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5 Bengals to watch for against the Jaguars

Cincinnati’s secondary may look a bit different as they face Jacksonville.

Jacksonville Jaguars v Cincinnati Bengals Photo by Bryan Woolston/Getty Images

Only one other game on the Sunday slate features a worse combined record than the Cincinnati Bengals and Jacksonville Jaguars’ bout in Cincinnati. That doesn’t mean this matchup is without its share of narratives to play out.

A.J. Green is set to face the Jaguars for the first time since he was ejected for fighting former Jaguars cornerback Jalen Ramsey. The Jaguars’ prominent secondary of 2017 has been completely eradicated now, as has most of the dominant defense that carried the team to an AFC Championship appearance.

Tyler Eifert didn’t play in that 2017 game, but he did play in last year’s matchup. Now as the starting tight end for the Jaguars, this is the first time Eifert will play against his former team. Could a revenge game be in order now that Eifert has played in a career-high 19 straight games?

The Bengals’ defense isn’t in great shape to prevent that from happening, but we’ll be watching some newer faces try. Here are the players we’ll be focusing on.

Tee Higgins

The rookie put together a pretty good performance last week for his second-career start. Two red zone touchdowns is no small feat for a Zac Taylor-run offense. But Tee Higgins could’ve had so much more against the Eagles. He and Joe Burrow nearly connected twice for big gains down the field, one of which would’ve put the Bengals near field goal range in overtime.

Higgins finished second in targets last Sunday, but he was the recipient of Burrow’s only four throws beyond 20 yards down the field. Obviously none of them were completed, unfortunately, but don’t expect Burrow to stop trying. There should be more deep shots in Higgins’ immediate future against Jacksonville’s 32nd ranked pass defense per Football Outsiders’ DVOA metric.

Alex Redmond

If he doesn’t start on Sunday at right guard (but he probably will), expect to see Alex Redmond man the position sometime. It would be bad business to trust either Fred Johnson or Billy Price making it through an entire game without getting benched.

Redmond hasn’t played a game since Week 8 of last season, but the struggles of the aforementioned Johnson and Price are why Redmond is set to suit up for this game. Thankfully, the Jaguars haven’t been getting quality play from their defensive tackles this season, so Redmond has a good chance of actually looking competent, at least for the Bengals’ standards at that position.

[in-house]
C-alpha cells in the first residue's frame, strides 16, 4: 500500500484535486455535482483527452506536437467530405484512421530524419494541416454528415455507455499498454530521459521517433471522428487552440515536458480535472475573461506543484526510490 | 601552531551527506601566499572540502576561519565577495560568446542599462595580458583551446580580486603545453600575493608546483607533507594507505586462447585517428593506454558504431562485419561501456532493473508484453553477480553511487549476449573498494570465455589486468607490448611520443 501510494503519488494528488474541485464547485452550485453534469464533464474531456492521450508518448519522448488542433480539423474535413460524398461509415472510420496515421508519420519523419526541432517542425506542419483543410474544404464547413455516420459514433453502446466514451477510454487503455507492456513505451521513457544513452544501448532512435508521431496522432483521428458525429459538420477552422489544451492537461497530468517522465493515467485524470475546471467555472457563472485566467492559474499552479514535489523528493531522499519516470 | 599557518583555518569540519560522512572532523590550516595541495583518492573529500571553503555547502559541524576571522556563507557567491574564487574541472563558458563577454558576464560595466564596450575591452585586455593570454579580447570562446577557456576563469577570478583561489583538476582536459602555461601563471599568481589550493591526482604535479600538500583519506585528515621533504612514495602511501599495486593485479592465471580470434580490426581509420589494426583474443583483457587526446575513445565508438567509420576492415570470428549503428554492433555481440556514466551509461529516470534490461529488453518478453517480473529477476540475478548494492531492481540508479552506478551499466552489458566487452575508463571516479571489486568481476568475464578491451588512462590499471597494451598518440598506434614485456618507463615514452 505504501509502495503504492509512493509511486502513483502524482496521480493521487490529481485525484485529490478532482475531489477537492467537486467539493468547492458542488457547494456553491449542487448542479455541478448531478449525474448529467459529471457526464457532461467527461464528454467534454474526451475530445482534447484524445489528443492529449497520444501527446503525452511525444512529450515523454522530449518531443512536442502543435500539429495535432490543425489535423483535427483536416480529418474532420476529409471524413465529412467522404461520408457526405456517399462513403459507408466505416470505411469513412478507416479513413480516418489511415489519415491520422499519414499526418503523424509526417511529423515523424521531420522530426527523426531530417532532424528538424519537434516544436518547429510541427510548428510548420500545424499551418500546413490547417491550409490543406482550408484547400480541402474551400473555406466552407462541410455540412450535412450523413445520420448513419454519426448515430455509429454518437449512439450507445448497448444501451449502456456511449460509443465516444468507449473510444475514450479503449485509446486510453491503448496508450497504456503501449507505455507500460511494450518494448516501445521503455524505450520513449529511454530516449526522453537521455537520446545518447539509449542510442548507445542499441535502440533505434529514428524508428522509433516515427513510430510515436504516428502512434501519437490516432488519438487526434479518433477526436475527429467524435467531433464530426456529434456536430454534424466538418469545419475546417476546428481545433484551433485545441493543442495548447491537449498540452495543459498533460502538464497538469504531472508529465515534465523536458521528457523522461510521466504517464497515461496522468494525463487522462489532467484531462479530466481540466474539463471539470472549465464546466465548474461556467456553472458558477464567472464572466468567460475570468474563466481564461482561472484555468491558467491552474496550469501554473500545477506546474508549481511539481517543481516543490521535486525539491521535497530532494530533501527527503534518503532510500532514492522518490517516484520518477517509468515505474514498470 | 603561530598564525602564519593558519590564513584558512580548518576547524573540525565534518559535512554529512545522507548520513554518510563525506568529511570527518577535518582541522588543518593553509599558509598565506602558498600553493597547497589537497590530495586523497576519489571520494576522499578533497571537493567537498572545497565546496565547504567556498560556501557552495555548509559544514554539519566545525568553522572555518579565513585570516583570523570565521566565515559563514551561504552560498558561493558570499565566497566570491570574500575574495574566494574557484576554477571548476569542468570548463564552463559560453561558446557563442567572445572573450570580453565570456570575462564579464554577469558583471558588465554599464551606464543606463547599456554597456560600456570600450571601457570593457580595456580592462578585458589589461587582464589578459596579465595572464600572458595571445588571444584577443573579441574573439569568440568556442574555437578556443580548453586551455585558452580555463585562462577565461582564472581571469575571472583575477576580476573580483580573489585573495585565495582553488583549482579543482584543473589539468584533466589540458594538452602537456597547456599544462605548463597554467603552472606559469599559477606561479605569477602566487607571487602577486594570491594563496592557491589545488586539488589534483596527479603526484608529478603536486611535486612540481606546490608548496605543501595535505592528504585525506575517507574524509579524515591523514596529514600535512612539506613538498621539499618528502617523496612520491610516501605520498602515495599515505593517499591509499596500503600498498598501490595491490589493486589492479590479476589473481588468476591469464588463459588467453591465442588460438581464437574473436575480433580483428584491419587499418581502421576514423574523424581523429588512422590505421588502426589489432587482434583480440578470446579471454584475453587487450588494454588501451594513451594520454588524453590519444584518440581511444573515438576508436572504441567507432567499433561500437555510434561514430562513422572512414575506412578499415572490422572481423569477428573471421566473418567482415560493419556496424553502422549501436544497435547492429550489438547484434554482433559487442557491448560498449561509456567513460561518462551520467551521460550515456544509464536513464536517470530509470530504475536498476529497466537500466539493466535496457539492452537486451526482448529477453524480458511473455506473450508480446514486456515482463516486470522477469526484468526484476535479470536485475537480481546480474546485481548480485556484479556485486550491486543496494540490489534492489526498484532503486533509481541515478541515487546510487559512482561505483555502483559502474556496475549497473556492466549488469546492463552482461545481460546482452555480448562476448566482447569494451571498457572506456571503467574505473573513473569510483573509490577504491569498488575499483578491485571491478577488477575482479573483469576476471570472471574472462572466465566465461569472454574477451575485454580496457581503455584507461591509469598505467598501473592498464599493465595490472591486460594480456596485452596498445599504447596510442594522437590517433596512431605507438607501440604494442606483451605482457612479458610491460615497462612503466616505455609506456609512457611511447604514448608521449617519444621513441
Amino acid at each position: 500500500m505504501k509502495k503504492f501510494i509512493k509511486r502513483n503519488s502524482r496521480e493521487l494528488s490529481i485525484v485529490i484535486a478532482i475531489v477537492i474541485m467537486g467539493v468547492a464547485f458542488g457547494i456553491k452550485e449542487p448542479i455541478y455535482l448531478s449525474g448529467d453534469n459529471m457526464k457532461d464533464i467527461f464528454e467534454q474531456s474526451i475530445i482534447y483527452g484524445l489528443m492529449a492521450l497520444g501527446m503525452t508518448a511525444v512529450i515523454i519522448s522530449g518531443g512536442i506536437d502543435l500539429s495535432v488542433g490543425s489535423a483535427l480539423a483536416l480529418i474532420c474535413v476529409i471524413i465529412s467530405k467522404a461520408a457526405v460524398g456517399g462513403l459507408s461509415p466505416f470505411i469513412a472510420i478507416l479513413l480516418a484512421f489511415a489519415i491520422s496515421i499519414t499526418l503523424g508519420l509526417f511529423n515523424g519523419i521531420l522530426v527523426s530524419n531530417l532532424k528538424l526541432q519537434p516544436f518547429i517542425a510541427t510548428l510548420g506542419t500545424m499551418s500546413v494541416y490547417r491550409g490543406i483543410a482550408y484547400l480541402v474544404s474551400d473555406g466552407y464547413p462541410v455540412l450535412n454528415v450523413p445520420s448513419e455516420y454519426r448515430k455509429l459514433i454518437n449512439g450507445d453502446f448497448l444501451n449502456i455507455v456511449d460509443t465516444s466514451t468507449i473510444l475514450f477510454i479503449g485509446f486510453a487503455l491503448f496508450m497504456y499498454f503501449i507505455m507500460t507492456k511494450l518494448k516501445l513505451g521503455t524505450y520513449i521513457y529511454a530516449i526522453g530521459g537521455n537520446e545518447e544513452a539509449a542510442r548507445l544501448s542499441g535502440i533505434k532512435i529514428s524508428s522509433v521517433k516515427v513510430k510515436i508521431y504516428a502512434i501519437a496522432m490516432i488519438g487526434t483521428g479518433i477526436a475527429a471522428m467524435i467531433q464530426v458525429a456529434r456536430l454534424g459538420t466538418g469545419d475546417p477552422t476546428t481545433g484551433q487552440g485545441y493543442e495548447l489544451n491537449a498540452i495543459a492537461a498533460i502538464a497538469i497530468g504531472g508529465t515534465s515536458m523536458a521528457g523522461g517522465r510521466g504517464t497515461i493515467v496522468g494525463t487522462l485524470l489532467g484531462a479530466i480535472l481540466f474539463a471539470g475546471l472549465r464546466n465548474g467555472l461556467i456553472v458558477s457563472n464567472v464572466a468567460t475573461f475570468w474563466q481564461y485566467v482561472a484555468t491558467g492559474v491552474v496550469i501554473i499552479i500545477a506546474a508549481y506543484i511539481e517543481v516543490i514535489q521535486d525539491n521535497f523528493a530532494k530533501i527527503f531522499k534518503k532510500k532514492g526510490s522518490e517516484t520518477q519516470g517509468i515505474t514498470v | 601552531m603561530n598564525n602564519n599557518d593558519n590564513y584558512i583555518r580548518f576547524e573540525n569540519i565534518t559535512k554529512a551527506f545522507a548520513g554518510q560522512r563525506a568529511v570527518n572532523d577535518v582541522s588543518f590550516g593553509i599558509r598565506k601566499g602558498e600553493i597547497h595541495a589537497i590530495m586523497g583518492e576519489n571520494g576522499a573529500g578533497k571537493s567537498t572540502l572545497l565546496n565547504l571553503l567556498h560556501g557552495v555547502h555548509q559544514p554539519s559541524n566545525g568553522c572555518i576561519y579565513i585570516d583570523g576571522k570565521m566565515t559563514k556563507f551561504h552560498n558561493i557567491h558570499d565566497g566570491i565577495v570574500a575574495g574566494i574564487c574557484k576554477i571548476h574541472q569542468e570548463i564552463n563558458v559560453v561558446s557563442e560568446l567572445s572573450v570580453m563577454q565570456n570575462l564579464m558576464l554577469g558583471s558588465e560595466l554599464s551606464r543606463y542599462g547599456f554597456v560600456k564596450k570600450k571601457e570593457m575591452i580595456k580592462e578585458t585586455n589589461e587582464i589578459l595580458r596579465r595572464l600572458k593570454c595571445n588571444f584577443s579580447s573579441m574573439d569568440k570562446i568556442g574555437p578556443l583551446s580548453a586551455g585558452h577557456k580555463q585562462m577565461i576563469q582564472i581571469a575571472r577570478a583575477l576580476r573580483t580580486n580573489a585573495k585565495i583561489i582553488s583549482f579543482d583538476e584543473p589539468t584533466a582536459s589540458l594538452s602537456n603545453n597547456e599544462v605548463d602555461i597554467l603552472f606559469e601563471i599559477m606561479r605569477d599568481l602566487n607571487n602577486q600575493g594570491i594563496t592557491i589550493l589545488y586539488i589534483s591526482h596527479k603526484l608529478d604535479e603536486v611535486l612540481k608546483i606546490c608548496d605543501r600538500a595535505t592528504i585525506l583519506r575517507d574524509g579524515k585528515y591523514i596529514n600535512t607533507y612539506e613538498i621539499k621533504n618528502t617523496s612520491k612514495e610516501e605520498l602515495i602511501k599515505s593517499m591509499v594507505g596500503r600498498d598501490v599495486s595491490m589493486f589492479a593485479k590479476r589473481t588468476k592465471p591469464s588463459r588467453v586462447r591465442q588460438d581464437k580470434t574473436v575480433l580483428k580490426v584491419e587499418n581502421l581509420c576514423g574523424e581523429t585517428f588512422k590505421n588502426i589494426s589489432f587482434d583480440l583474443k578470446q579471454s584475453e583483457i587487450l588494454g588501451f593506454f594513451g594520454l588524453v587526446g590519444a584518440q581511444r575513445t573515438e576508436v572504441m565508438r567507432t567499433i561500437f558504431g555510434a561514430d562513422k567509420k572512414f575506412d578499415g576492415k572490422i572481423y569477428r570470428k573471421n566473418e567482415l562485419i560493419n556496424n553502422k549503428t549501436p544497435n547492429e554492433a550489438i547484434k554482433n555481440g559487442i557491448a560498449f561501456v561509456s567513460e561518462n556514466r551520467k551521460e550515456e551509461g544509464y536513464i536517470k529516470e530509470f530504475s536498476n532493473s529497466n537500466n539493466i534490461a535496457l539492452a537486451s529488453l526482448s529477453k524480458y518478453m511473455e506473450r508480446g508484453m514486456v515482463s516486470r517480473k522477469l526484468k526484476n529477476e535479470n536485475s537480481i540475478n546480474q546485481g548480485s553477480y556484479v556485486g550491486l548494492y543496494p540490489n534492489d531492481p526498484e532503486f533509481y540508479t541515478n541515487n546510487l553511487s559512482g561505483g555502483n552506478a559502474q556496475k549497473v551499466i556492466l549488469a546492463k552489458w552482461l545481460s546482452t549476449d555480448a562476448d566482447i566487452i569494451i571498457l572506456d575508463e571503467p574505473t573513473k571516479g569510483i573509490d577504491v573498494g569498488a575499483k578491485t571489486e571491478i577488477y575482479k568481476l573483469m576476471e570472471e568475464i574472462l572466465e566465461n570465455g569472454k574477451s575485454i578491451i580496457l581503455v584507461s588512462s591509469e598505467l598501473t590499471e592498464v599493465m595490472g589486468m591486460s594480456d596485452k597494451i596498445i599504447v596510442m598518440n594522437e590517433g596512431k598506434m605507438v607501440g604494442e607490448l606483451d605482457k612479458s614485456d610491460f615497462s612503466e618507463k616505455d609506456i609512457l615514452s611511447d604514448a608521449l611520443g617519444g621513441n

Markus Bailey

The reason why Markus Bailey hasn’t been active on game days has nothing to do with his health. He just isn’t as experienced as special teams veteran Jordan Evans is and there’s little value in the defense dressing six linebackers when only two are on the field at the same time. But when Logan Wilson can’t be out there due to a concussion, it won’t be Evans taking his snaps; it’ll be Bailey.

Expect to see Bailey see some opportunities on obvious passing downs alongside Akeem Davis-Gaither. Both linebackers originally fell in the NFL Draft because of injury concerns, and it’s Wilson who becomes the first of the three to miss a game due to injury after a completely healthy college career. With a clean bill of health, Bailey could’ve easily been drafted ahead of Wilson; Sunday is his first chance to prove that.

LeShaun Sims

Mackensie Alexander may’ve not been declared out for the game, but being listed as doubtful is almost equally telling that he’s not going to play. If/when he doesn’t dress, Sims is next man up, and for good reason. He’s only played 11 coverage snaps this season and already has an interception.

In order to get Sims on the field, the Bengals might move Darius Phillips into the slot as Alexander’s true replacement and have Sims take Phillips’ spot at left cornerback. That’s the position Sims was at when he cleanly picked off Carson Wentz last week. He might not get a chance to do that against Gardner Minshew on Sunday, but the Bengals will be counting on him to hold his own.

Shawn Williams

Alexander and Wilson’s injuries may also have a ripple effect with the entire defense. It might be the Bengals’ best interest to roll out some “big nickel” packages with three cornerbacks, three safeties, and only one linebacker. That would give Williams an opportunity to make his first impact within the unit this season.

Williams missed the first two weeks with a calf injury and when he was active for the first time last week, he didn’t play a single snap on defense. A sudden lack of depth in the back seven should give Williams the opportunity to implement himself back into the defense.